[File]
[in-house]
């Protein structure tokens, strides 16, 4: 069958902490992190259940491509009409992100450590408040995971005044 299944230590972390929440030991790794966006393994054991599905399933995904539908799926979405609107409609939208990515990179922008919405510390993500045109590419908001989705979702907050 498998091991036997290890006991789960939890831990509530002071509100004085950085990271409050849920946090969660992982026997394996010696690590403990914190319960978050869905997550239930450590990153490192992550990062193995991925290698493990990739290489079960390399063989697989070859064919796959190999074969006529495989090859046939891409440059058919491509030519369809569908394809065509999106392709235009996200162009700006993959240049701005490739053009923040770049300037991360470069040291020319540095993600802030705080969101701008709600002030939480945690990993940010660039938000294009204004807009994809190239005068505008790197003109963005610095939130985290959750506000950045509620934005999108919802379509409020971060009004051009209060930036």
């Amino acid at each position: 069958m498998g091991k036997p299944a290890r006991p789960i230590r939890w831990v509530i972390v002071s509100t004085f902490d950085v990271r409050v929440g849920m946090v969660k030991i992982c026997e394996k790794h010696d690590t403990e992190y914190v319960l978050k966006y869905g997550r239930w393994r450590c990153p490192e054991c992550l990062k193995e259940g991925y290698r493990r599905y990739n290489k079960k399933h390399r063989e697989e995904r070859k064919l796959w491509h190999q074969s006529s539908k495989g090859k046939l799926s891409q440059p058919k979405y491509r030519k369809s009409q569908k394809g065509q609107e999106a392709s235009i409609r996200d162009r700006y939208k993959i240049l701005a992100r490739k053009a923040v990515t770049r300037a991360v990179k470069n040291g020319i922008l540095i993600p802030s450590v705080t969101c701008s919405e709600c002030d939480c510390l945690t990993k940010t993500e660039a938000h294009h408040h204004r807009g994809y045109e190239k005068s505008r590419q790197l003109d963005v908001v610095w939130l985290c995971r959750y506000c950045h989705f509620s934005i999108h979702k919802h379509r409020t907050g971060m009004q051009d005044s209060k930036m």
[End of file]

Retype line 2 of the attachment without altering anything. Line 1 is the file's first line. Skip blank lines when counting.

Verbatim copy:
């Protein structure tokens, strides 16, 4: 069958902490992190259940491509009409992100450590408040995971005044 299944230590972390929440030991790794966006393994054991599905399933995904539908799926979405609107409609939208990515990179922008919405510390993500045109590419908001989705979702907050 498998091991036997290890006991789960939890831990509530002071509100004085950085990271409050849920946090969660992982026997394996010696690590403990914190319960978050869905997550239930450590990153490192992550990062193995991925290698493990990739290489079960390399063989697989070859064919796959190999074969006529495989090859046939891409440059058919491509030519369809569908394809065509999106392709235009996200162009700006993959240049701005490739053009923040770049300037991360470069040291020319540095993600802030705080969101701008709600002030939480945690990993940010660039938000294009204004807009994809190239005068505008790197003109963005610095939130985290959750506000950045509620934005999108919802379509409020971060009004051009209060930036």